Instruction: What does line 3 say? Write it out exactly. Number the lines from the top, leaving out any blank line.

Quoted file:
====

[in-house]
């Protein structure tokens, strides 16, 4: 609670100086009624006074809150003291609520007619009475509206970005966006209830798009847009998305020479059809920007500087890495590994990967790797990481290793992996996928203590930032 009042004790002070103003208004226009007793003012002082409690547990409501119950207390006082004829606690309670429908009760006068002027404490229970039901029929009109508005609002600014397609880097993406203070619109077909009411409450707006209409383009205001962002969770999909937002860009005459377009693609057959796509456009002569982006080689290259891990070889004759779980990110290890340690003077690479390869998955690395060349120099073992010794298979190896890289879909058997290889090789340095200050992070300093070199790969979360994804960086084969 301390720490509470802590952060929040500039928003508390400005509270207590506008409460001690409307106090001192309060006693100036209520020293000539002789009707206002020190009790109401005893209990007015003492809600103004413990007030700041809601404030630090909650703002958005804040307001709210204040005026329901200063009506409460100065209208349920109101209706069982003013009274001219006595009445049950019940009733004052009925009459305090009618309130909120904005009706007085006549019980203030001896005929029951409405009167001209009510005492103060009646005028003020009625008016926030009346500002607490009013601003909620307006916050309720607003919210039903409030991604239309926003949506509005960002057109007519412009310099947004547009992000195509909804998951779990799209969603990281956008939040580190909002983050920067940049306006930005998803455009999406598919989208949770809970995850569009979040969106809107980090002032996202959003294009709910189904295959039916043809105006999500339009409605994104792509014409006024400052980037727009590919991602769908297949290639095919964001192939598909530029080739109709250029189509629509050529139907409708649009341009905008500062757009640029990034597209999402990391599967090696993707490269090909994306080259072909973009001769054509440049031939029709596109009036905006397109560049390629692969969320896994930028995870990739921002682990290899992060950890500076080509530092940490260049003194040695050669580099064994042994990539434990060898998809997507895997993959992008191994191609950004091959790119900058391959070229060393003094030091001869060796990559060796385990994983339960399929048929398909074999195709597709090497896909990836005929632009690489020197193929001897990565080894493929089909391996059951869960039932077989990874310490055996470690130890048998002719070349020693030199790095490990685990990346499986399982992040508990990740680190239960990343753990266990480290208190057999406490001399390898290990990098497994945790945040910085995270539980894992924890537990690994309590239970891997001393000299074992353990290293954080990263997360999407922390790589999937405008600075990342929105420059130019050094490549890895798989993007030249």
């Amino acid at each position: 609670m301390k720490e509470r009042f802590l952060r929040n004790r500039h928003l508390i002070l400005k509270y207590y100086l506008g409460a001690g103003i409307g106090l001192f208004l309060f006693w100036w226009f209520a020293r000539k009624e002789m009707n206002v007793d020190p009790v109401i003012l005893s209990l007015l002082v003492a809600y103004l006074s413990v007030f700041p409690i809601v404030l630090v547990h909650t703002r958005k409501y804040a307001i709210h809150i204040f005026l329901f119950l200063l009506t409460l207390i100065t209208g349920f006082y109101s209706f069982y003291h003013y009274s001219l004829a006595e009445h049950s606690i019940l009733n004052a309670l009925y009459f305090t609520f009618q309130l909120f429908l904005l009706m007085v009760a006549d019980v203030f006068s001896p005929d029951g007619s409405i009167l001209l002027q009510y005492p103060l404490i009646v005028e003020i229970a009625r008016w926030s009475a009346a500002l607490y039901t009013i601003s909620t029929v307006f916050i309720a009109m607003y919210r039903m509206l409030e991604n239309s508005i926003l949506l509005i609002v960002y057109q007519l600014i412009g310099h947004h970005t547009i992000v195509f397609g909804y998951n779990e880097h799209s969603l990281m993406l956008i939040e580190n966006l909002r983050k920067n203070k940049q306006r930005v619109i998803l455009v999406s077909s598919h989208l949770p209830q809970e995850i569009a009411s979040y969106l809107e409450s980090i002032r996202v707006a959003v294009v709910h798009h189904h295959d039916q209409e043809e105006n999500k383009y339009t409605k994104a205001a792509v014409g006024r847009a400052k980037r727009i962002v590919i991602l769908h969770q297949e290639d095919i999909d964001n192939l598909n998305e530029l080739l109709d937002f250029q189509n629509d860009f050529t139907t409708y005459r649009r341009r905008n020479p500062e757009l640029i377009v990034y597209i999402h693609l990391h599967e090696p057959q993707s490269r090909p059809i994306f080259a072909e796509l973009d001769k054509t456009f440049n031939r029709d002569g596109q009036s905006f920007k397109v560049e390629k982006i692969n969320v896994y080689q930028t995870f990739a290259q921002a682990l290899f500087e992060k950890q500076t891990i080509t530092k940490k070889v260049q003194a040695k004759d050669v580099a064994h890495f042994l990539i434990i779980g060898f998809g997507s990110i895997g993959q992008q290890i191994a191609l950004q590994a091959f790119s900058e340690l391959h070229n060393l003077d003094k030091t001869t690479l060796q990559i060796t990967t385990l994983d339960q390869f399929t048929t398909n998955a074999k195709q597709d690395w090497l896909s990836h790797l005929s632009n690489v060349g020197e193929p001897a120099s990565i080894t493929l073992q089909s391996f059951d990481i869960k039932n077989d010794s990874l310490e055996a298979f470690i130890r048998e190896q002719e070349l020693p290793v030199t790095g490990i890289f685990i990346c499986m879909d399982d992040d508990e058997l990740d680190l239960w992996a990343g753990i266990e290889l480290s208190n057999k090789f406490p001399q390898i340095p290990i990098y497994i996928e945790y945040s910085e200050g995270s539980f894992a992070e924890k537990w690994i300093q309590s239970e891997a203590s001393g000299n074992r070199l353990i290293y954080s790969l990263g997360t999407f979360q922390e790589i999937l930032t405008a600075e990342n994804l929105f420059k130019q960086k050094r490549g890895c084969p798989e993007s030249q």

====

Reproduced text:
């Amino acid at each position: 609670m301390k720490e509470r009042f802590l952060r929040n004790r500039h928003l508390i002070l400005k509270y207590y100086l506008g409460a001690g103003i409307g106090l001192f208004l309060f006693w100036w226009f209520a020293r000539k009624e002789m009707n206002v007793d020190p009790v109401i003012l005893s209990l007015l002082v003492a809600y103004l006074s413990v007030f700041p409690i809601v404030l630090v547990h909650t703002r958005k409501y804040a307001i709210h809150i204040f005026l329901f119950l200063l009506t409460l207390i100065t209208g349920f006082y109101s209706f069982y003291h003013y009274s001219l004829a006595e009445h049950s606690i019940l009733n004052a309670l009925y009459f305090t609520f009618q309130l909120f429908l904005l009706m007085v009760a006549d019980v203030f006068s001896p005929d029951g007619s409405i009167l001209l002027q009510y005492p103060l404490i009646v005028e003020i229970a009625r008016w926030s009475a009346a500002l607490y039901t009013i601003s909620t029929v307006f916050i309720a009109m607003y919210r039903m509206l409030e991604n239309s508005i926003l949506l509005i609002v960002y057109q007519l600014i412009g310099h947004h970005t547009i992000v195509f397609g909804y998951n779990e880097h799209s969603l990281m993406l956008i939040e580190n966006l909002r983050k920067n203070k940049q306006r930005v619109i998803l455009v999406s077909s598919h989208l949770p209830q809970e995850i569009a009411s979040y969106l809107e409450s980090i002032r996202v707006a959003v294009v709910h798009h189904h295959d039916q209409e043809e105006n999500k383009y339009t409605k994104a205001a792509v014409g006024r847009a400052k980037r727009i962002v590919i991602l769908h969770q297949e290639d095919i999909d964001n192939l598909n998305e530029l080739l109709d937002f250029q189509n629509d860009f050529t139907t409708y005459r649009r341009r905008n020479p500062e757009l640029i377009v990034y597209i999402h693609l990391h599967e090696p057959q993707s490269r090909p059809i994306f080259a072909e796509l973009d001769k054509t456009f440049n031939r029709d002569g596109q009036s905006f920007k397109v560049e390629k982006i692969n969320v896994y080689q930028t995870f990739a290259q921002a682990l290899f500087e992060k950890q500076t891990i080509t530092k940490k070889v260049q003194a040695k004759d050669v580099a064994h890495f042994l990539i434990i779980g060898f998809g997507s990110i895997g993959q992008q290890i191994a191609l950004q590994a091959f790119s900058e340690l391959h070229n060393l003077d003094k030091t001869t690479l060796q990559i060796t990967t385990l994983d339960q390869f399929t048929t398909n998955a074999k195709q597709d690395w090497l896909s990836h790797l005929s632009n690489v060349g020197e193929p001897a120099s990565i080894t493929l073992q089909s391996f059951d990481i869960k039932n077989d010794s990874l310490e055996a298979f470690i130890r048998e190896q002719e070349l020693p290793v030199t790095g490990i890289f685990i990346c499986m879909d399982d992040d508990e058997l990740d680190l239960w992996a990343g753990i266990e290889l480290s208190n057999k090789f406490p001399q390898i340095p290990i990098y497994i996928e945790y945040s910085e200050g995270s539980f894992a992070e924890k537990w690994i300093q309590s239970e891997a203590s001393g000299n074992r070199l353990i290293y954080s790969l990263g997360t999407f979360q922390e790589i999937l930032t405008a600075e990342n994804l929105f420059k130019q960086k050094r490549g890895c084969p798989e993007s030249q």